Why it’s so important to find root fractures before endodontic treatment, and how to do it....
During the course of a day, dental practitioners provide many services to their patients, some of which may result in trauma to the bone of the upper and lower jaws. Also during a typical day, there’s the potential to see patients who are taking prescribed medications that impact how bone heals after some form of insult, such as dental surgery.
Normal responses to bone injury involve a complex system of metabolic processes that lead to remodeling, which is the removal of injured or necrotic bone and the deposition of new bone. Two naturally occurring cells that play a major role are osteoblasts (deposition) and osteoclasts (resorption). Pathology, chemical agents, or age-related hormonal changes can shift the balance in the way bone metabolism occurs, leaving bones weak and more susceptible to fracture. Over the last several decades, medications have been introduced to shift the balance back to less resorption of bone and more bone deposition.
The most significant undesired result of these antiresorptive medications is osteonecrosis of the jaw (ONJ), a condition where bone necrosis occurs after some form of insult to bone followed by a lack of normal healing. This often leaves relatively large amounts of exposed, necrotic bone. If the condition worsens, the amount of exposed bone increases, and can lead to severe morbidity.
Since 2003, more than 900 publications have been published and more than 6,400 cases reported, over 600 of which were associated with medication-related osteonecrosis of the jaw (MRONJ). The diagnosis of MRONJ is based on the following:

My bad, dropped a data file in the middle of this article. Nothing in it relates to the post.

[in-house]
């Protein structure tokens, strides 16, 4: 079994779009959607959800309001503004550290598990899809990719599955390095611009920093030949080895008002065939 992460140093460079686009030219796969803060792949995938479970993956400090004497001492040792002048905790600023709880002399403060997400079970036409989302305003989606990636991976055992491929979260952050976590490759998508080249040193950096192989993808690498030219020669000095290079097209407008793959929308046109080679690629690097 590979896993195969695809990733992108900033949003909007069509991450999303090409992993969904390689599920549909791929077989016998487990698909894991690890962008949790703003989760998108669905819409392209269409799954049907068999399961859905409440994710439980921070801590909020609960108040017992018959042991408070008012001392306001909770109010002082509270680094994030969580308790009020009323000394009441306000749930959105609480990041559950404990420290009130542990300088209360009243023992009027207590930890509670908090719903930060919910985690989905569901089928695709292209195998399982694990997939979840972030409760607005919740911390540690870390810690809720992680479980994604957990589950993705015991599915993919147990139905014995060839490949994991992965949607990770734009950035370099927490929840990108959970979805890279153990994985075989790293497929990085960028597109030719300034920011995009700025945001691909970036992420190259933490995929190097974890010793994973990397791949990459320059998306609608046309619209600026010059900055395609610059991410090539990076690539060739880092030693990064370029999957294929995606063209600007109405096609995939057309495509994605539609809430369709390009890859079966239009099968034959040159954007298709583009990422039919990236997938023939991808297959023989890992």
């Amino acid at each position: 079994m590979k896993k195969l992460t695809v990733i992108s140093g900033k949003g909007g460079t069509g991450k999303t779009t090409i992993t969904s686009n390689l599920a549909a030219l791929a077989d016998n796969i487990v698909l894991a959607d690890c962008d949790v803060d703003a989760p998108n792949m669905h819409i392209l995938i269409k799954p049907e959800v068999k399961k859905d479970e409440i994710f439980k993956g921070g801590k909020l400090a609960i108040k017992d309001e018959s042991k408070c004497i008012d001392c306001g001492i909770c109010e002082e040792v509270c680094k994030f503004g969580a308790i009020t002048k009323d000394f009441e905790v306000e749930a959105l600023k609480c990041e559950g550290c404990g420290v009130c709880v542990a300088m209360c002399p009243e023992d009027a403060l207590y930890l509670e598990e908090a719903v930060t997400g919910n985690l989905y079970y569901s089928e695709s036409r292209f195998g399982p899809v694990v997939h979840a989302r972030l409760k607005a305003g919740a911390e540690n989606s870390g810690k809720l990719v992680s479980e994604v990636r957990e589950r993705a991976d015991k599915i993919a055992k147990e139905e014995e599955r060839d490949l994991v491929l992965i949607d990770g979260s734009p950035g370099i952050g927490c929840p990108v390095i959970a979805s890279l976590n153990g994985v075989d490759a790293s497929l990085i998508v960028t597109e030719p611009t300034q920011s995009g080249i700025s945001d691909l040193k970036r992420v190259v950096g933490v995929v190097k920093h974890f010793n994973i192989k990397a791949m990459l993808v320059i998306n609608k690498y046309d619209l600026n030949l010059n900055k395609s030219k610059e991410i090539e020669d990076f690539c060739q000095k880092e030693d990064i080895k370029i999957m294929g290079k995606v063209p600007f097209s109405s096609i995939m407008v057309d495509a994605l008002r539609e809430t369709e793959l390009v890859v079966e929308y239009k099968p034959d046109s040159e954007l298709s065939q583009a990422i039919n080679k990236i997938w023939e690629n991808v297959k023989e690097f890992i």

- Current or previous treatment with an antiresorptive or antiangiogenic agent.
- Exposed bone or bone that can be probed through an intraoral or extraoral fistula in the maxillofacial region that has persisted for more than 8 weeks.
- No history of radiation therapy to jaws or obvious metastatic disease to the jaws.
Despite all that has been written, the pathophysiology of MRONJ is still not fully understood. It is believed to be the result of one or more of the following:
- Inhibition of osteoclastic bone resorption and remodeling
- Inhibition of angiogenesis
There are 33 million prescriptions written world-wide for antiresorptive medications, some 30,000 of which are cancer patients receiving high-dose IV medications. This latter group comprises 92% of the reported cases of MRONJ, whereas only 8% of the cases involve oral or low-dose IV medications for treatment of osteoporosis.
Currently, there are three classes of medications that have been associated with the vast majority of MRONJ:
- RANK-L Inhibitors
- Anti-Angiogenic Agents
Let’s take a look at all three: